3 most common emergencies in veterinary dentistry

Life-threatening situations are rare in veterinary dentistry and most of the dental/oral emergencies can be prevented by keeping the animal under supervision (e.g., indoors, leashed on walks, in the box when transported), especially during the loud festive season. Before giving any over-the-counter medications to your animal, consult with your veterinarian! Keep the emergency number of your veterinarian at hand – for us, save: +386 30 716 190.

1. Fractured tooth

Fractured tooth is an emergency, if the fracture involves the dental pulp and we want to preserve the tooth vitality. There is an 48-hour window to perform vital pulpectomy procedure, which is successful in about 80% of cases.

The tooth can be saved also later by performing total pulpectomy procedure (successful in about 80% of cases in cats and 90% of cases in dogs).

Alternatively, the tooth is extracted at the first available non-emergency appointment. The animal should receive pain medications until the procedure, regardless of the final decision on the treatment.

If you have noticed a fractured tooth, take care of it as soon as possible, as any fractured tooth can cause severe inflammation, swelling and abscessation any time.

Also – avoid feeding your animal bones, hooves, ice cubes and other hard chews and toys – that is how we avoid many fractured teeth!

2. Luxated or avulsed tooth

Avulsion or luxation injuries are real dental emergencies, if we want to save the tooth. Avulsion injury results in complete removal of the tooth from the alveolus (tooth socket), while luxation injury indicates partial damage to the tooth supporting structures.

In case of an avulsion, the tooth should be immediately rinsed with sterile saline solution avoiding touching the tooth root. The tooth is then immediately placed in milk or special Hank’s solution and transported to the veterinarian. Success of reimplantation procedure depends on the extra-alveolar time of the tooth – generally, the greatest chance of success is expected if the tooth is replanted within 1 hour, or 3 hours, if the tooth is placed in an appropriate solution. Veterinarian will examine the animal, the oral cavity and the tooth, perform dental radiographs and reimplant the tooth, suture soft tissues and place an intraoral splint for fixation of the tooth. The splint needs to be in place for 2-6 weeks and an endodontic treatment of the tooth is also needed as the blood supply was compromised during the luxation/avulsion. Hence, several procedures under general anaesthesia need to be accounted for, if the luxated/avulsed tooth is to be saved.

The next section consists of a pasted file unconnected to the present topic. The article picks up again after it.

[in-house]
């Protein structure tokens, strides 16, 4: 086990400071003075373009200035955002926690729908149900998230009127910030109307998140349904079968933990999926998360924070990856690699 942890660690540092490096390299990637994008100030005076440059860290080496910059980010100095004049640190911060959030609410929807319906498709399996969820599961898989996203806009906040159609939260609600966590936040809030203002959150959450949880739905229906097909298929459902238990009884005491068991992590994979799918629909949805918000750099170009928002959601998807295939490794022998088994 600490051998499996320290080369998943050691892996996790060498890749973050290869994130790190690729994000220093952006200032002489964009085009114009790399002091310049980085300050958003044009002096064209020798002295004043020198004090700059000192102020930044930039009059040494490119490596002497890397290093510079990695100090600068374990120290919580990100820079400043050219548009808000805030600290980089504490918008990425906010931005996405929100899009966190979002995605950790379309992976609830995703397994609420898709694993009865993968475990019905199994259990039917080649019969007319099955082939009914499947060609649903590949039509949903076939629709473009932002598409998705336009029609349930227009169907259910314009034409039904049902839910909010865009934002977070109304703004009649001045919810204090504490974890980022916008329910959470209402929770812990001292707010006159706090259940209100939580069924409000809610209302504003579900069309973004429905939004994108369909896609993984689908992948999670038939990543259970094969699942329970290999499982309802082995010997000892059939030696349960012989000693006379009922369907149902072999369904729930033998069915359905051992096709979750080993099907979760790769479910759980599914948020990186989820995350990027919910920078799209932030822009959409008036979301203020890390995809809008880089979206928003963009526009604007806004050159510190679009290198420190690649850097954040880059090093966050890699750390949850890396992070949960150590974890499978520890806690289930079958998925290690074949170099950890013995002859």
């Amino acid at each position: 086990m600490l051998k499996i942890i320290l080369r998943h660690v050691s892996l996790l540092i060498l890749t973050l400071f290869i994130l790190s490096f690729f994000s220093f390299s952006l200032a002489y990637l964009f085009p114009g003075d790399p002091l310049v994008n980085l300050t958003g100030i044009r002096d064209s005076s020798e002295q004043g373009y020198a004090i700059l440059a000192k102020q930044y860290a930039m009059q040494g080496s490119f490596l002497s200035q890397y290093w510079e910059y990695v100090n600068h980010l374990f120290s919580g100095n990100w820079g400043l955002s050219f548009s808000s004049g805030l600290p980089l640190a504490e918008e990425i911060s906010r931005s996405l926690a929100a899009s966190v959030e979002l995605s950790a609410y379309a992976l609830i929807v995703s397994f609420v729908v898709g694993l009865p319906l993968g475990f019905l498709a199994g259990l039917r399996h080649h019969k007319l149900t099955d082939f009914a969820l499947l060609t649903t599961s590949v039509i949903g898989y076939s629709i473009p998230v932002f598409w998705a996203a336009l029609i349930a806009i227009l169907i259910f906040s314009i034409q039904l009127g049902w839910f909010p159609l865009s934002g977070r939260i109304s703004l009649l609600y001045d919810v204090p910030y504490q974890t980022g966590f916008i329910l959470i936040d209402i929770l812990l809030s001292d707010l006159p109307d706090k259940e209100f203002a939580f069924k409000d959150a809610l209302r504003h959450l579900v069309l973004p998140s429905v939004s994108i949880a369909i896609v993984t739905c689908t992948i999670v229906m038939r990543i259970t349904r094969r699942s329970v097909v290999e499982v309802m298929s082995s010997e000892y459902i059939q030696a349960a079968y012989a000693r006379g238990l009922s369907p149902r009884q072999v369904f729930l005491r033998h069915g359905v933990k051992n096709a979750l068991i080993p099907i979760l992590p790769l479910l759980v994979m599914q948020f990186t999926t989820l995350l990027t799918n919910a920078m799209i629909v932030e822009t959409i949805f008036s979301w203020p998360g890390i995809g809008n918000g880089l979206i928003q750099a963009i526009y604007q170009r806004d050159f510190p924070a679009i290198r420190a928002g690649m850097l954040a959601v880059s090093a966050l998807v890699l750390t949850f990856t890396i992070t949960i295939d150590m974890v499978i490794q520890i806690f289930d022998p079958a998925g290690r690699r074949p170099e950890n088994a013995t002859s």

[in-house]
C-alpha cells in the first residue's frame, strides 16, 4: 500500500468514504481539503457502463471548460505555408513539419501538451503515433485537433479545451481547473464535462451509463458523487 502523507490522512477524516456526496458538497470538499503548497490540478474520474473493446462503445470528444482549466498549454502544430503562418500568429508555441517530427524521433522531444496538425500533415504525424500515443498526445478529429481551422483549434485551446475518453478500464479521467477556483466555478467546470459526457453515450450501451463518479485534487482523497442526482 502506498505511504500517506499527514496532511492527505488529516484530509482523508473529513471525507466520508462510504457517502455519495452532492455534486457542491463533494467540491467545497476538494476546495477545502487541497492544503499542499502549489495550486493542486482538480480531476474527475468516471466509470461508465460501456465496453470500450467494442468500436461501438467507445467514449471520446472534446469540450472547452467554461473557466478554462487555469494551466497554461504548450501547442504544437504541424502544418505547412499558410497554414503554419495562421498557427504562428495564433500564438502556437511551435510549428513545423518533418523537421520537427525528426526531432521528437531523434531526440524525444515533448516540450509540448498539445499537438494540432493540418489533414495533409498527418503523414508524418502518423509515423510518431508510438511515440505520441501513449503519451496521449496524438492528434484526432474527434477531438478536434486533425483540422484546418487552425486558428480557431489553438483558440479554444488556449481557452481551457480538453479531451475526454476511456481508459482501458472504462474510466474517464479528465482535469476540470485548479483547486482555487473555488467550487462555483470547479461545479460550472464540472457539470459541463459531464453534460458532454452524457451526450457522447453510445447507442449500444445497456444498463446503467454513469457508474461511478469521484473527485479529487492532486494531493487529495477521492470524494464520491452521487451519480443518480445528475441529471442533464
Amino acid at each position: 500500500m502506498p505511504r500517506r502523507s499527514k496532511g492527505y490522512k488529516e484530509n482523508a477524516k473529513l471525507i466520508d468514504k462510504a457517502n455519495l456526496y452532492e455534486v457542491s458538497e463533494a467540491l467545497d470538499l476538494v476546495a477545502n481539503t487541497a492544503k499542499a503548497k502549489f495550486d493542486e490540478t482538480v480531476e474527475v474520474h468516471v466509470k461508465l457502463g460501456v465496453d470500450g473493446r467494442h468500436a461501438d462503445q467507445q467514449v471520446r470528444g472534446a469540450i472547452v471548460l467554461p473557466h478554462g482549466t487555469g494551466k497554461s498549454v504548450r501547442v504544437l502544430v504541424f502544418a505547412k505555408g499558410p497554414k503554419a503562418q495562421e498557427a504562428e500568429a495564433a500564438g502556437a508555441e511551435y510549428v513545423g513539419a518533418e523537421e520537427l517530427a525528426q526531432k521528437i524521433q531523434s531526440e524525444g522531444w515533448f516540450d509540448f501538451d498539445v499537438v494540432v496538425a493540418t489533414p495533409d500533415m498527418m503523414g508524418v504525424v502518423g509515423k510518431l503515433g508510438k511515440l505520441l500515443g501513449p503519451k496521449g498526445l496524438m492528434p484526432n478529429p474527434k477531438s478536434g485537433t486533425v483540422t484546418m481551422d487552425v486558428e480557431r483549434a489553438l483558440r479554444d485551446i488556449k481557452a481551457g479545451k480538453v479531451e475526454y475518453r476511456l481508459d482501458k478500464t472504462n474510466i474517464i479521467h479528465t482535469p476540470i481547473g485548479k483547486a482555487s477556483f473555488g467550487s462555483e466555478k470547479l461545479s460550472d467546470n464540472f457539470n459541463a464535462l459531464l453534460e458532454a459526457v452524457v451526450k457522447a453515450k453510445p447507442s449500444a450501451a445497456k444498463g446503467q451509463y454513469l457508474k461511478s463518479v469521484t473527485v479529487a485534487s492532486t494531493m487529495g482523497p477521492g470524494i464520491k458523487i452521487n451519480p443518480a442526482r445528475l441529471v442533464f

Luxated/avulsed deciduous teeth, teeth affected by crown-root fracture or periodontally affected teeth are not saved, but extracted. Luxation/avulsion is also not an emergency, if the tooth is not to be saved. In such cases, the animal is treated with pain medication and the tooth extracted at the first available appointment.

3. Maxillofacial fractures

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Maxillofacial fractures are most commonly a sequel of head trauma and it is therefore of an utmost importance to evaluate general status of the animal – visit an emergency veterinarian!

If the animal suffers from a pre-existing severe periodontal disease, oral neoplasia or certain metabolic diseases, jaw fracture may occur spontaneously (pathologic fracture). Regular oral/dental care with your veterinarian will prevent such incidents from happening at the most inconvenient times!

Maxillofacial fractures will result in bleeding, swelling, pain, head asymmetry or sudden development of malocclusiuon or inability to close the mouth. Final diagnosis requires examination of your animal under general anaesthesia by your veterinarian and, preferably, computed tomography (CT) of the head.

Placing a (tape) muzzle to support the fractured bones in an appropriate occlusion is used as an emergency solution and in some cases also as a final treatment option. Final treatment of maxillofacial fractures should be performed as soon as the animal is stable. The animal should be treated with pain medications immediately.

Also visit your emergency veterinarian, if your animal:

– was bitten by another animal, suffered a stab wound or any other injury to the soft tissues; such wounds can be deep, are dirty and may be life-threatening, especially if they are associated with severe bleeding or difficulties breathing,

– cannot open or close the mouth, or if opening the mouth is very painful,

– suffered burns,

– has any swelling in the oral cavity that prevents normal breathing,

– has severe oral bleeding.

If you have noted any problems with your animal, please consult your veterinarian.